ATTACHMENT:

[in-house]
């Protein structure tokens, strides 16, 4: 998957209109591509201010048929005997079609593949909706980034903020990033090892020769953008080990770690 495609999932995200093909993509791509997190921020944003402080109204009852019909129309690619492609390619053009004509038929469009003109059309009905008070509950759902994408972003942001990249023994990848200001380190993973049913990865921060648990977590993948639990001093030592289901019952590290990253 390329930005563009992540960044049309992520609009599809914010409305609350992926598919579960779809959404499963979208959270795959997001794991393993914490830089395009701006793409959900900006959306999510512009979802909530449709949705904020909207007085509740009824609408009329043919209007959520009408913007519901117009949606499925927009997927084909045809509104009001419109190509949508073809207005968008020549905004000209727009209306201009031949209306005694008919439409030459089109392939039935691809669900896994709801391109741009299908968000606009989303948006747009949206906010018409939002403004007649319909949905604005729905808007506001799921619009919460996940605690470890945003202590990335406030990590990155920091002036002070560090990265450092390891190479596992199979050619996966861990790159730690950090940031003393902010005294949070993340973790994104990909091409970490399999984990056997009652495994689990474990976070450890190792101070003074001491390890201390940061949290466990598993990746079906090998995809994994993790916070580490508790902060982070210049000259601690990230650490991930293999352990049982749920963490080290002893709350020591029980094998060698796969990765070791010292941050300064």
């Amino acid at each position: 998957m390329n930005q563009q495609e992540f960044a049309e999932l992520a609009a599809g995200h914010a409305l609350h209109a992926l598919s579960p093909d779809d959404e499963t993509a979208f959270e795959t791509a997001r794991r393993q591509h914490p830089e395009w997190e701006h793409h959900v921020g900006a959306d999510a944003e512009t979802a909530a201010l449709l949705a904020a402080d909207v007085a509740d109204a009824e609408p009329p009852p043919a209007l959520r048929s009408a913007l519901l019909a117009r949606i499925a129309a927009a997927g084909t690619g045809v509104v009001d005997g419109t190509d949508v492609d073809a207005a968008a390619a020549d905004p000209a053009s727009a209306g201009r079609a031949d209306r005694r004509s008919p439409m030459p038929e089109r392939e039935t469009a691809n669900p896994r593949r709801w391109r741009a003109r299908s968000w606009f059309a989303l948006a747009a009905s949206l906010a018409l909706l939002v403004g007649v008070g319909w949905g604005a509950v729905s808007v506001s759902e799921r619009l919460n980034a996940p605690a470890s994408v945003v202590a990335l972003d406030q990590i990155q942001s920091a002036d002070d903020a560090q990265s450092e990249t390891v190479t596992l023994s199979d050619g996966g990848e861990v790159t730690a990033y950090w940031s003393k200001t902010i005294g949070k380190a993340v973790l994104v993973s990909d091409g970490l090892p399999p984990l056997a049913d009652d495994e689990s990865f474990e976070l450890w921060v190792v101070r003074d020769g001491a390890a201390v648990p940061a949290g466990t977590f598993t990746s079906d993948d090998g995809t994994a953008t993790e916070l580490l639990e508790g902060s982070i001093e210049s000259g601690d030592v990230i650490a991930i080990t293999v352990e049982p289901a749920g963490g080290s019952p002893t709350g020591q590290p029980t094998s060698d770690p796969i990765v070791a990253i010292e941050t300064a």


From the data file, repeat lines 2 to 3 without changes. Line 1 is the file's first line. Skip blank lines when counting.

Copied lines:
């Protein structure tokens, strides 16, 4: 998957209109591509201010048929005997079609593949909706980034903020990033090892020769953008080990770690 495609999932995200093909993509791509997190921020944003402080109204009852019909129309690619492609390619053009004509038929469009003109059309009905008070509950759902994408972003942001990249023994990848200001380190993973049913990865921060648990977590993948639990001093030592289901019952590290990253 390329930005563009992540960044049309992520609009599809914010409305609350992926598919579960779809959404499963979208959270795959997001794991393993914490830089395009701006793409959900900006959306999510512009979802909530449709949705904020909207007085509740009824609408009329043919209007959520009408913007519901117009949606499925927009997927084909045809509104009001419109190509949508073809207005968008020549905004000209727009209306201009031949209306005694008919439409030459089109392939039935691809669900896994709801391109741009299908968000606009989303948006747009949206906010018409939002403004007649319909949905604005729905808007506001799921619009919460996940605690470890945003202590990335406030990590990155920091002036002070560090990265450092390891190479596992199979050619996966861990790159730690950090940031003393902010005294949070993340973790994104990909091409970490399999984990056997009652495994689990474990976070450890190792101070003074001491390890201390940061949290466990598993990746079906090998995809994994993790916070580490508790902060982070210049000259601690990230650490991930293999352990049982749920963490080290002893709350020591029980094998060698796969990765070791010292941050300064």
């Amino acid at each position: 998957m390329n930005q563009q495609e992540f960044a049309e999932l992520a609009a599809g995200h914010a409305l609350h209109a992926l598919s579960p093909d779809d959404e499963t993509a979208f959270e795959t791509a997001r794991r393993q591509h914490p830089e395009w997190e701006h793409h959900v921020g900006a959306d999510a944003e512009t979802a909530a201010l449709l949705a904020a402080d909207v007085a509740d109204a009824e609408p009329p009852p043919a209007l959520r048929s009408a913007l519901l019909a117009r949606i499925a129309a927009a997927g084909t690619g045809v509104v009001d005997g419109t190509d949508v492609d073809a207005a968008a390619a020549d905004p000209a053009s727009a209306g201009r079609a031949d209306r005694r004509s008919p439409m030459p038929e089109r392939e039935t469009a691809n669900p896994r593949r709801w391109r741009a003109r299908s968000w606009f059309a989303l948006a747009a009905s949206l906010a018409l909706l939002v403004g007649v008070g319909w949905g604005a509950v729905s808007v506001s759902e799921r619009l919460n980034a996940p605690a470890s994408v945003v202590a990335l972003d406030q990590i990155q942001s920091a002036d002070d903020a560090q990265s450092e990249t390891v190479t596992l023994s199979d050619g996966g990848e861990v790159t730690a990033y950090w940031s003393k200001t902010i005294g949070k380190a993340v973790l994104v993973s990909d091409g970490l090892p399999p984990l056997a049913d009652d495994e689990s990865f474990e976070l450890w921060v190792v101070r003074d020769g001491a390890a201390v648990p940061a949290g466990t977590f598993t990746s079906d993948d090998g995809t994994a953008t993790e916070l580490l639990e508790g902060s982070i001093e210049s000259g601690d030592v990230i650490a991930i080990t293999v352990e049982p289901a749920g963490g080290s019952p002893t709350g020591q590290p029980t094998s060698d770690p796969i990765v070791a990253i010292e941050t300064a």